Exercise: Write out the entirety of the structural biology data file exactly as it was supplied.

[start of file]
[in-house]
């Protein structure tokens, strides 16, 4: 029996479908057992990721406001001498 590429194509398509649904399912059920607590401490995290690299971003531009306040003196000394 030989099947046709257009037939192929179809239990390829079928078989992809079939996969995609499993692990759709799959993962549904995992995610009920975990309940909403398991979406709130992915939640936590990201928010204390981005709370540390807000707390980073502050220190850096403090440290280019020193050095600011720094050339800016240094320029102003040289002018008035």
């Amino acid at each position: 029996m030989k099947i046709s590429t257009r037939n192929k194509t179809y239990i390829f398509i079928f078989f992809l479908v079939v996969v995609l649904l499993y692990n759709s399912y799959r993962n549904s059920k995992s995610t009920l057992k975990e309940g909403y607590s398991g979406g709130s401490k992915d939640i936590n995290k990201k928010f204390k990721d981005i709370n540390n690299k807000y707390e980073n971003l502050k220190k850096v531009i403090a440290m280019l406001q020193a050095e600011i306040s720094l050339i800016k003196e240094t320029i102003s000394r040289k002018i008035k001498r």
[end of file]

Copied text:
[in-house]
């Protein structure tokens, strides 16, 4: 029996479908057992990721406001001498 590429194509398509649904399912059920607590401490995290690299971003531009306040003196000394 030989099947046709257009037939192929179809239990390829079928078989992809079939996969995609499993692990759709799959993962549904995992995610009920975990309940909403398991979406709130992915939640936590990201928010204390981005709370540390807000707390980073502050220190850096403090440290280019020193050095600011720094050339800016240094320029102003040289002018008035």
């Amino acid at each position: 029996m030989k099947i046709s590429t257009r037939n192929k194509t179809y239990i390829f398509i079928f078989f992809l479908v079939v996969v995609l649904l499993y692990n759709s399912y799959r993962n549904s059920k995992s995610t009920l057992k975990e309940g909403y607590s398991g979406g709130s401490k992915d939640i936590n995290k990201k928010f204390k990721d981005i709370n540390n690299k807000y707390e980073n971003l502050k220190k850096v531009i403090a440290m280019l406001q020193a050095e600011i306040s720094l050339i800016k003196e240094t320029i102003s000394r040289k002018i008035k001498r």